The legislative budget conference committee addressing agriculture, environment, and natural resources issues is split over a proposed move of the Office of Energy.
The House passed legislation that would transfer the Office of Energy from the Department of Agriculture and Consumer Services. The Senate has not moved the bill.
That bill would return the office to the Department of Environmental Protection.
Chair Holly Raschein of the Agriculture and Natural Resources committee, which pushed that bill through, told Florida Politics Saturday that the House “is not going to contemplate that issue.”
She shot down a follow-up quickly, adding that she didn’t think she could be “any clearer than that.”
Before 2008, DEP handled the state’s energy policy. The office was moved to FDACS in 2011.
The bill, reflected in the budget offer, transfers 14 full-time equivalent positions, $605,934 in Salary Rate, $539,080 in general revenue funds, and $1,214,900 in trust fund authority.
Commissioner Nikki Fried has slammed the attempted “power grab … part of a larger plan to … subvert democracy” by giving “unchecked power to the Governor.”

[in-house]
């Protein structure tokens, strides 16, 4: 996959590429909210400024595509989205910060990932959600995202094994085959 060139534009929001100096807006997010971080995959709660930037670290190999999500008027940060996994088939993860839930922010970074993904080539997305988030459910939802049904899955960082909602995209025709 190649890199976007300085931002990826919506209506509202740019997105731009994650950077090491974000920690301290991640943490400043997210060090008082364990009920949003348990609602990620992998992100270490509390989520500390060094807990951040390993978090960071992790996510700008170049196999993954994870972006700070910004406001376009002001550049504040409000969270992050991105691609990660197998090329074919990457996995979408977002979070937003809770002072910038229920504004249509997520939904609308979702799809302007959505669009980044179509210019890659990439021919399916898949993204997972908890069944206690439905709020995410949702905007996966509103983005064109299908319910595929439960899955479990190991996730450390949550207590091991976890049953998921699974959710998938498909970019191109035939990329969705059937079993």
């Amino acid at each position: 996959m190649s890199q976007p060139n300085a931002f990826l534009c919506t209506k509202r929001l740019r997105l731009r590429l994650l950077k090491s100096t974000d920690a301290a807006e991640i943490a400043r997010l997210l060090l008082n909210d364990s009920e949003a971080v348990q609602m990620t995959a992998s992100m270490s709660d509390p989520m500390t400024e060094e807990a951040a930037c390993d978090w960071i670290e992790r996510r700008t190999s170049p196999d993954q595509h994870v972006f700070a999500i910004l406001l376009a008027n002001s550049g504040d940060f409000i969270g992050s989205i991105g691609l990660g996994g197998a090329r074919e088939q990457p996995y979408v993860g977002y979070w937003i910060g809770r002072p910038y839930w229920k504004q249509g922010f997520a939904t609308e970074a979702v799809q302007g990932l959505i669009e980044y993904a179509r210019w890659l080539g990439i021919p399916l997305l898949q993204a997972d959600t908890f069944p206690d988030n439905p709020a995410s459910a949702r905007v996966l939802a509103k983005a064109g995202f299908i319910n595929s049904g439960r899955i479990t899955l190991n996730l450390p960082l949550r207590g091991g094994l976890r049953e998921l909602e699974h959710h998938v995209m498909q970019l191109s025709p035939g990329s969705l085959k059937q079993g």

Raschein noted DeSantis’ leadership on the environment as a good reason to move the office, meanwhile, sidestepping Democratic qualms about the move.
No savings or efficiency would be realized by the move, Raschein noted.
“It’s a wash,” she said.
“DEP’s mission is clean water,” she added. “It’s clean air. And clean energy is a component of all of those things. And so, the notion that we’re being political or doing something that’s outside of our arena is, I don’t know, I’m unclear on that.”
However, colleague Randy Fine was less devoted to kayfabe.
“Perhaps this is political,” Fine noted earlier this Session.
Speaker Jose Oliva defended the move as “a priority of the Governor.”
Priority of the Governor or not, the Senate hasn’t joined the so-called “partisan power grab.”
“I’m not even sure there’s a Senate bill on that issue and I would not consider that a priority of the Senate,” Senate Budget Chair Rob Bradley said earlier this year.
Initial budget deliberations still reflect the difference between the two. Conference committees have until 1 PM Monday to work out differences on these and other issues, before the issues are bumped up to Senate budget chair Bradley and House budget chair Travis Cummings.